The man in front of the podium reached out and plucked the storage brick from the air.
Another chapter in another life. The creation called Malumortis, or Caladhbolg, made waves of considerable size – no matter in what form it strode the pages of history.
The vessel who gave it function and direction, the man Artaxerxes, had a most curious tale to tell. As always, the man whose library was a source of endless discovery wondered about this and that and the other.
An apeirotope of knowledge. Everything – or almost everything – at hand which one might conceivably know, in any system, any grammar, any formulation, any semiosis. All things in good time, all things digested.
Did unlimited knowledge with the restriction of being shared with virtually nobody constitute a responsibility? Was it a penance? Could he think of it as a challenge?
He’d been… well, not alive, but in existence for a long time, and gotten no further on that ponderance. He didn’t think he’d ever find its ultimate conclusion.
One issue in which he did have answers, though, was Sebastio Artaxerxes.
The man who was a Being of Old turned from the podium and the storage brick and beckoned. From the depths of his library, more books shuddered, rushing toward their caretaker in blobs and waves. Several minutes later, a sea of literature came up to his waist.
Upon every such volume was the invisible stamp of its membership in his library, but that was not the most salient similarity. No, that had to be the fact that every one of the thousands of tomes vying for his attention contained tales of a curious Lord of Yrdky and his history.
He had a sneaking suspicion he’d be reading more of Sebastio as time went by.
Doubting Thomas, they called him, thinking him so cynical and jaded he couldn’t bear to exist outside his library. Well, not entirely wrong, perhaps. Very far from right.
And speaking of Thomas and his talents and one interesting young Cambrian human…
“Why, hello, my friend,” said the Maker, practically flouncing toward him from around a shelf with glee. That artificial feline companion of his trotted along at his heels. A cat in appearance, a dog in temperament, a not-precisely-engineered-deity in nature. Both slowly clambered onto the raft of scripture, walking across a little papery pond to within what any adolescent human would call spitting distance.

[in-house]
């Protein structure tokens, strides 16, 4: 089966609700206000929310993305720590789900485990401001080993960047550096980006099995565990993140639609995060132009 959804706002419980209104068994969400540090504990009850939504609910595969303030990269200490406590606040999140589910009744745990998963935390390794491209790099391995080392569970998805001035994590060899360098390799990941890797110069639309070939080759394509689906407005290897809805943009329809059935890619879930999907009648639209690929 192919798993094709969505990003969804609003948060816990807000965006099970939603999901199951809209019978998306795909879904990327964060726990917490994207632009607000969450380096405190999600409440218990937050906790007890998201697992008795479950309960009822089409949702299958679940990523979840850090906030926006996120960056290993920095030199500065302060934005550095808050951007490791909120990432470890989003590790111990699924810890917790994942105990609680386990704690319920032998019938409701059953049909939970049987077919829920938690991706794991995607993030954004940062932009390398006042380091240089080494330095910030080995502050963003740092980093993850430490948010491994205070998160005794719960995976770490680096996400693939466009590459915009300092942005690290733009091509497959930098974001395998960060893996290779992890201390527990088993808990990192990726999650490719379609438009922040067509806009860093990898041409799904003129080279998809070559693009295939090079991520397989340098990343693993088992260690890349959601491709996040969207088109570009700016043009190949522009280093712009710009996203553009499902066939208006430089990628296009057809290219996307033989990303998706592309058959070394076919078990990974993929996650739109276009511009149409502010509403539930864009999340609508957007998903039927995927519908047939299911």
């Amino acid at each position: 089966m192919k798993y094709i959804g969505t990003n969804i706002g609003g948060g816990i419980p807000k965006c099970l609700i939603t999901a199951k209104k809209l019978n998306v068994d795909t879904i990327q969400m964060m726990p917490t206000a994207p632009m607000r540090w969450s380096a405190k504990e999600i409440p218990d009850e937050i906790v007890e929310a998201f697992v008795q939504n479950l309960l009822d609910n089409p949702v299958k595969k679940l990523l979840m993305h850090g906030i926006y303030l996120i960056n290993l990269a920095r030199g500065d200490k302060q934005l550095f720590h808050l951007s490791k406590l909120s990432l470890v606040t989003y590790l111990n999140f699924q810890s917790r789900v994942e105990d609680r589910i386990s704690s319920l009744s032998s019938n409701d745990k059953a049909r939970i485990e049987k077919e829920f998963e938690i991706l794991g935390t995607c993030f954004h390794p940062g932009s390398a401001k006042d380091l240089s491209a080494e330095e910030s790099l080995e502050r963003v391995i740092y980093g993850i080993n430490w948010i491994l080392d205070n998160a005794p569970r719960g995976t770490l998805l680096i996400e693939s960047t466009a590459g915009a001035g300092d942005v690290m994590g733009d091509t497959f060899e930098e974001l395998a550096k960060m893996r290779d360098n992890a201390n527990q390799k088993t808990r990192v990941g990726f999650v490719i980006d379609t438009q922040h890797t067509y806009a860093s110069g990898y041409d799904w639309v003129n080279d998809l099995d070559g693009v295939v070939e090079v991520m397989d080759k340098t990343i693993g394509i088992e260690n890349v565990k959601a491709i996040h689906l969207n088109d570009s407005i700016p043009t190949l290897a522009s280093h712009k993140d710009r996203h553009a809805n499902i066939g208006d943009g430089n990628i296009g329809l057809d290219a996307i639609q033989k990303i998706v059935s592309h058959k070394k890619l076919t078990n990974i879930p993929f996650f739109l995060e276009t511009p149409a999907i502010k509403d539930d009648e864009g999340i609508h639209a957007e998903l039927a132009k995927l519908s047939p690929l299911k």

As soon as the little thing’s master stopped walking, Clive began smoothly striding up one of his legs, his abdomen, his back, and settled itself on the other Old’s shoulder. No use of claws or teeth was in evidence.
“I want to thank you again, for the assistance in getting to young Mr. Artaxerxes in time to give him warning.”
The Maker sounded… humble.
If Thomas had ever harbored an inclination to wagering, that tone of voice probably would have spelled numismatic disaster.
“Indeed?” he asked, sparing the more elevated man a glance.
“Absolutely. Can’t be utterly certain, but I’m pretty sure Dice, or maybe that cretin Poacher, is going to be lying in wait for him in the Purple for quite a while to come. I’ll be honest: disregarding the obvious reasons for keeping him out of their clutches, the thought of the Despised gathering dust in vain like that tickles me far beyond pink.”
That mask-white face split to show a mask-white smile.
“So, on to tendering payment. What would you like in return?”
Thomas gave it careful consideration. He sniffed, taking a quick three-step around in a circle, looking over the Library’s unending files and ranks.
“I… would like you to develop a heuristic to get a particular sorting applied to an arbitrary set within constant time. Specifically, an arbitrary set that complies with fuzzy logic determinations of whether the set’s members are in a second, dynamic set.”
The Maker’s eyes glinted for a second, after widening for a second, which followed a second of hard-indrawn breath.
“Oh, oh, oh.”
He looked upward, the cat mewing with a slightly-too-low register, and watched the flux and order of texts as they migrated in and out and around through the Library’s higher layers.